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Above article provides some good information. United Health care will not be paying caregivers who are friends moving in I do not believe, but the insurance information number is on the back of your United Healthcare Insurance card to ask them. Medicaid and Medicare have the same number, 1-800-medicare, and a good web site for you to explore.
It is unlikely that anyone can get adequate pay enough to do in home care, and unfortunately the Forum sees a lot of stories of people who move in to render care and end up being homeless and jobless and out of the job market, with having great difficulties moving back into the job world and housing market.
Wishing you good luck on your research and hoping you will update us on plans.
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ILs have United Healthcare Medicare with extras, which pays for way more than Medicaid does--and short answer is even that gold-plated plan does not pay for their home health care aides.

Your friend as it is is providing services worth $20 to $25/hour on the open market. Where I live a room rental is $1500, which translates into 2.5 hours of daily care. It's expensive here, but doing the math, you're not looking at more than 4, 5 hours of daily care per day because they moved in and you're paying the utilities.

Beyond this, you are counting on a non-relative to volunteer, as well as being there on-call for needs you might have. Which gets fractious even with relatives.

If you aren't in a short-term situation with them, please realize the balance between what realistically you are providing them via living expenses and what you yourself expect.

SIL goes over to ILs for 10 hours, five days a week. She gets paid an annual $65,000 for this. In addition, they have a nighttime/weekend aide who's paid $105,500. They pay their housekeepers $3,600/year and also SIL's share to watch them. Same with their gardeners.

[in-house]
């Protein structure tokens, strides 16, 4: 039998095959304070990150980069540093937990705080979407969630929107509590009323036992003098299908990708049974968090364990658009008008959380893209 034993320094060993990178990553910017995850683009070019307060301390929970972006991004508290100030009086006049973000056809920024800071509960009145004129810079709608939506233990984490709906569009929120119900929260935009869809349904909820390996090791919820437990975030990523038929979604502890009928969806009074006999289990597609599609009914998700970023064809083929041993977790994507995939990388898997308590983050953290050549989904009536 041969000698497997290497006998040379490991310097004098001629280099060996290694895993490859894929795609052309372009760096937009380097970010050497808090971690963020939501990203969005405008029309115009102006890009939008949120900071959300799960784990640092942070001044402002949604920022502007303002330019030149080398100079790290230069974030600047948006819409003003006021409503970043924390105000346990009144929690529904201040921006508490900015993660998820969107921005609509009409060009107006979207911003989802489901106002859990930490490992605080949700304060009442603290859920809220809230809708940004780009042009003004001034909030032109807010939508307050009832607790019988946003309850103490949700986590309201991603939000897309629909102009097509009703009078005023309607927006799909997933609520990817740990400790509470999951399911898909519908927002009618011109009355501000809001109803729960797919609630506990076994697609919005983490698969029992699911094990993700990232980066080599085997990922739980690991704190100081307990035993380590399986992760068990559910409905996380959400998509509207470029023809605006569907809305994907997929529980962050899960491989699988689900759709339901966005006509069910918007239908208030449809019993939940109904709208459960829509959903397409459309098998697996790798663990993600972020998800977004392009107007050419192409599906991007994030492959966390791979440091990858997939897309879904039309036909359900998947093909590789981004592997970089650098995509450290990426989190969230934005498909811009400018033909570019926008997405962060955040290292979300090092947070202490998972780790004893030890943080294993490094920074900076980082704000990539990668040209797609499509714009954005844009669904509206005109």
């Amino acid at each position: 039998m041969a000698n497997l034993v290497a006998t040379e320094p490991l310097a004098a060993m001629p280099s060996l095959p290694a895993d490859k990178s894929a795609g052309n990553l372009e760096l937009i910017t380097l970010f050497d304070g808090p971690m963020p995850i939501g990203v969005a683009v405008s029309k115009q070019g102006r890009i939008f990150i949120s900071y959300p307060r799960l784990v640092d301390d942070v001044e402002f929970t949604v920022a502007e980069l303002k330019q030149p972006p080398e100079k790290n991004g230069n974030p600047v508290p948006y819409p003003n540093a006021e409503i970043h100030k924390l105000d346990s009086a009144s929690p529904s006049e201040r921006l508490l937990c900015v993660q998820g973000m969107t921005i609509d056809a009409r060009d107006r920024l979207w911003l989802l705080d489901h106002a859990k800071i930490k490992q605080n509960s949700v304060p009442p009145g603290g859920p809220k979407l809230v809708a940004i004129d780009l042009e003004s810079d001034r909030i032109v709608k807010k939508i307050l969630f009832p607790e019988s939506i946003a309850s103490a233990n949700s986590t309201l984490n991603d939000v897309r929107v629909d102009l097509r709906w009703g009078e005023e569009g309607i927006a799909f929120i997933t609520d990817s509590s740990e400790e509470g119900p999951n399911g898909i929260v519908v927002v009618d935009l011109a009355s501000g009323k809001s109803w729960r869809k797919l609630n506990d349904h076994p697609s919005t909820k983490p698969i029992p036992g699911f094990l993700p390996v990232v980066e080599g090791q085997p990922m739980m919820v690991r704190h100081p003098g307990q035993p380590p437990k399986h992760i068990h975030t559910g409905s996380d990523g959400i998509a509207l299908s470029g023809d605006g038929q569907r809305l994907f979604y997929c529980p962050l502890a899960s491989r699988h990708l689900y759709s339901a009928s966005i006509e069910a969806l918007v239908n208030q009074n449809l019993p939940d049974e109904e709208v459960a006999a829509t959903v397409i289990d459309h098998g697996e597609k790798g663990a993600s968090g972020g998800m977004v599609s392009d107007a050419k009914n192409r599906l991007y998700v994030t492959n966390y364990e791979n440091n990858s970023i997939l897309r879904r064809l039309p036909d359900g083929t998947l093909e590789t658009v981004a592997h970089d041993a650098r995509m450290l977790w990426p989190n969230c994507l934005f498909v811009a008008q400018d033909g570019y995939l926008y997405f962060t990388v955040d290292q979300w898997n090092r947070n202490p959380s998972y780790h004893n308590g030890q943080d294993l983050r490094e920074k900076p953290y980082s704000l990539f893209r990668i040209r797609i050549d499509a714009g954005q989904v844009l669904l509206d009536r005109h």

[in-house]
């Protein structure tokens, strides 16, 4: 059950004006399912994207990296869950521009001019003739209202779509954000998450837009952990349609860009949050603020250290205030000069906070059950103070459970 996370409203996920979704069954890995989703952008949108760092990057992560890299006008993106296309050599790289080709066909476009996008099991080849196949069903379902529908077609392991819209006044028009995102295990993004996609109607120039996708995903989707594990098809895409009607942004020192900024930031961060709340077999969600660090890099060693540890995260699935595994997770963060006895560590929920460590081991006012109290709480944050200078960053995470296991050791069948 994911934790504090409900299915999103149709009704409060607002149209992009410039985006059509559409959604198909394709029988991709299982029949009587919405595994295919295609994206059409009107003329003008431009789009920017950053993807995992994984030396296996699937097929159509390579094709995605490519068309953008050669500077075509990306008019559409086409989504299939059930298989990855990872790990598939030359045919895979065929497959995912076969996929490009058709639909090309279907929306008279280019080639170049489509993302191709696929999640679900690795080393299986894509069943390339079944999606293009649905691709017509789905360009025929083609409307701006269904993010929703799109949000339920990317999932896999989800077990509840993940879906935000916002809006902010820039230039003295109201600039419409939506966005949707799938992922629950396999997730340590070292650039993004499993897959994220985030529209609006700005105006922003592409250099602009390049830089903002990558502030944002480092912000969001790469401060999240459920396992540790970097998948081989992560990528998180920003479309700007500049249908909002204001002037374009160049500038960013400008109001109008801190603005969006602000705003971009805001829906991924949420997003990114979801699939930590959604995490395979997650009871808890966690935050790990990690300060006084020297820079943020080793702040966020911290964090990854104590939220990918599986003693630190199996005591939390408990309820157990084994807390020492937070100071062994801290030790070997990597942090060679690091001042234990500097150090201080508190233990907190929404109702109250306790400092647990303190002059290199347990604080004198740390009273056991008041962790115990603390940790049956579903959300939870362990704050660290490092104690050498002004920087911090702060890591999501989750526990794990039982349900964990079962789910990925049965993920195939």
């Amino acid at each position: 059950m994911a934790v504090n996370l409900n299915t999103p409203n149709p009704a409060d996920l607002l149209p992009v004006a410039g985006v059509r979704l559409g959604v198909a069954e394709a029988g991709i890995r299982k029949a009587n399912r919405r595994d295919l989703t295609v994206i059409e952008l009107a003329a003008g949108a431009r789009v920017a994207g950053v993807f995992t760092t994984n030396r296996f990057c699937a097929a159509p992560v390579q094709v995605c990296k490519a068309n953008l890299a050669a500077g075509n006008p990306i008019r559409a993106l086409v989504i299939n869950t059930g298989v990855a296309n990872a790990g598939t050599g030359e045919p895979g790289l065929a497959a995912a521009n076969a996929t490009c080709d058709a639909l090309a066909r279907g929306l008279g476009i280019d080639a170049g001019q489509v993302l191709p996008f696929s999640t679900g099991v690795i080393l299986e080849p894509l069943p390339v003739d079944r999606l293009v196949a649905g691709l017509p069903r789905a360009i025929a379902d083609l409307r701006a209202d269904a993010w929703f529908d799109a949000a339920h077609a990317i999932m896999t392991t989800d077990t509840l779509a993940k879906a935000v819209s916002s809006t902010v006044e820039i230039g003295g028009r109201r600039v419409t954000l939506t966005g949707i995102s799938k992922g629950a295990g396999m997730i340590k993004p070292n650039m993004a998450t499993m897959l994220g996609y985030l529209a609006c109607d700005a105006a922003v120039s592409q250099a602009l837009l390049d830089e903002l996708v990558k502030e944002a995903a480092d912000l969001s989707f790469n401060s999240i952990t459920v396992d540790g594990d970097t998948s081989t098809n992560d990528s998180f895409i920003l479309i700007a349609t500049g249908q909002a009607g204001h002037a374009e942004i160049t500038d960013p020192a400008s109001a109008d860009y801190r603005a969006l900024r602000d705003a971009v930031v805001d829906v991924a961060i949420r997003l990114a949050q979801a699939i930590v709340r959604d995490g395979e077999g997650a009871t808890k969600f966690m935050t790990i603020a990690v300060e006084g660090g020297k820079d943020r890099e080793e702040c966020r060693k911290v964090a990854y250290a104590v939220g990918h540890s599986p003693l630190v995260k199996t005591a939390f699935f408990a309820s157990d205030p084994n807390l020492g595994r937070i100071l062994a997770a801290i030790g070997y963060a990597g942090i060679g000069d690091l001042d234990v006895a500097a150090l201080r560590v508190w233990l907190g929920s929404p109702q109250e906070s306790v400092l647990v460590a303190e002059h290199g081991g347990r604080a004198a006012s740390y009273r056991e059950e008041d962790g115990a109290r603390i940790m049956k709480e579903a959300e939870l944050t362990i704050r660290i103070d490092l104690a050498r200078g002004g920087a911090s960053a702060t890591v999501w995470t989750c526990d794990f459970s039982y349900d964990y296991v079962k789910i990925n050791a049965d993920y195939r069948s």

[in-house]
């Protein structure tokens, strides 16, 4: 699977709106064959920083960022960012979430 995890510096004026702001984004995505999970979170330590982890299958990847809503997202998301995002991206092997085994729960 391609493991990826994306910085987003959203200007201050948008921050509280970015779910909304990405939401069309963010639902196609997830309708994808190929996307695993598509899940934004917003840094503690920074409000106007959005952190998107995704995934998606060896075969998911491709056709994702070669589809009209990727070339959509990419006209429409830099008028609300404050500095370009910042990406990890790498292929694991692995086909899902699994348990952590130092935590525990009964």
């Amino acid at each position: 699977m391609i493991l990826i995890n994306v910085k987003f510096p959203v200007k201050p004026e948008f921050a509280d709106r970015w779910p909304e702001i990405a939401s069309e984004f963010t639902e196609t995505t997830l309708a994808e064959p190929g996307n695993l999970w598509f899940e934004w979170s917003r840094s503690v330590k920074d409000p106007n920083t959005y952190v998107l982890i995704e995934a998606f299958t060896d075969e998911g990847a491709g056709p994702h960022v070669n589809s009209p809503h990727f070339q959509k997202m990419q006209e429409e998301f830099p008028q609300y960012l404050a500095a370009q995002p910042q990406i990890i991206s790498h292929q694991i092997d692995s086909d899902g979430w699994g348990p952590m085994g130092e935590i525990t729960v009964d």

This is over $200K/year, and this is what it costs to remain at home with 24/7 care for the two of them...and now that both their sons are working ft and not available...what is their plan?

"That's what the neighborhood is for." Like their friends' sons who are about 60 by now. Or maybe their 70 yo bestie--wait, he has a job. The market is just extremely thin for people to be there 24/7 or even on call to just "help" especially as needs increase. I can't imagine any of these "friends" will be of assistance on any regular basis.

This is the time to assess your own situation. If you can't pay a friend more than for the strict 2.5 hours and are relying on them to always "be there" then they are on call and that limits their life opportunities, more so as your needs increase.

Do you qualify for the 20 days of Medicare-covered assisted rehab? If so do that. If you have money to get into a AL that'll bump you to first in line if you do run out of it, then give serious thought to doing that as those are typically better environments. What I would not do is assume non-relatives and non-spouses/love interests would want to stick around forever.
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Health insurances don't usually don't pay for Caregivers. Some Medicare Advantages claim they do. You have to check with UH to see if they do. Medicaid u need to apply for thru your Social Service dept. You must fit the criteria. Not sure if they will pay your friend. They may supply their own aides.

Call your County Office of Aging and see what resources they provide or programs they are aware of.
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